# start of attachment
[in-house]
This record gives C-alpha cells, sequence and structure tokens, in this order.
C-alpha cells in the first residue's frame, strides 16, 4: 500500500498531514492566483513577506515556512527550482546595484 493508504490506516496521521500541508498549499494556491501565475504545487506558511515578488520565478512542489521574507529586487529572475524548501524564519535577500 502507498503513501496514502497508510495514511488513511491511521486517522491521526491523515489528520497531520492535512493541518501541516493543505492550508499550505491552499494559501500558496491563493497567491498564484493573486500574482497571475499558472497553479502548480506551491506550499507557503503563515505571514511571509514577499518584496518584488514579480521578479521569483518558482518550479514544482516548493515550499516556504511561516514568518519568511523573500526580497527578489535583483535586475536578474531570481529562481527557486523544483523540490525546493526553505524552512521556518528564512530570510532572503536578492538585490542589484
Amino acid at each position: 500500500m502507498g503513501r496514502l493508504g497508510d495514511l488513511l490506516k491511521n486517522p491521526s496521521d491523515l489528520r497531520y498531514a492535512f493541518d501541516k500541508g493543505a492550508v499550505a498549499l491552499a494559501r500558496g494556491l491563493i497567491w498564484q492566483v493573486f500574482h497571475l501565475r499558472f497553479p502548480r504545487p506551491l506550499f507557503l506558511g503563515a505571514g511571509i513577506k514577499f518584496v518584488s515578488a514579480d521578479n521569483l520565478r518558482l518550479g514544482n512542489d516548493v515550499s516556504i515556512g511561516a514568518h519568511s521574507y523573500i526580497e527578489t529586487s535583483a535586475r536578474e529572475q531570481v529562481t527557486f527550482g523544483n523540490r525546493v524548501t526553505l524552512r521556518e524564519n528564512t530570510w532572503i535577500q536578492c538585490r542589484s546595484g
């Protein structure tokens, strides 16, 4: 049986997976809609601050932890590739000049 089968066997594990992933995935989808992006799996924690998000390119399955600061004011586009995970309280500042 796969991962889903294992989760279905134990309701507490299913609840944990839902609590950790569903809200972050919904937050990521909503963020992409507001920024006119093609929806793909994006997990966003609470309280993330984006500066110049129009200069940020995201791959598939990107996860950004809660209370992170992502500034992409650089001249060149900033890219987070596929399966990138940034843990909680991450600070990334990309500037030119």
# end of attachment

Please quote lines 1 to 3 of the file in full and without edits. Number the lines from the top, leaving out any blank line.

[in-house]
This record gives C-alpha cells, sequence and structure tokens, in this order.
C-alpha cells in the first residue's frame, strides 16, 4: 500500500498531514492566483513577506515556512527550482546595484 493508504490506516496521521500541508498549499494556491501565475504545487506558511515578488520565478512542489521574507529586487529572475524548501524564519535577500 502507498503513501496514502497508510495514511488513511491511521486517522491521526491523515489528520497531520492535512493541518501541516493543505492550508499550505491552499494559501500558496491563493497567491498564484493573486500574482497571475499558472497553479502548480506551491506550499507557503503563515505571514511571509514577499518584496518584488514579480521578479521569483518558482518550479514544482516548493515550499516556504511561516514568518519568511523573500526580497527578489535583483535586475536578474531570481529562481527557486523544483523540490525546493526553505524552512521556518528564512530570510532572503536578492538585490542589484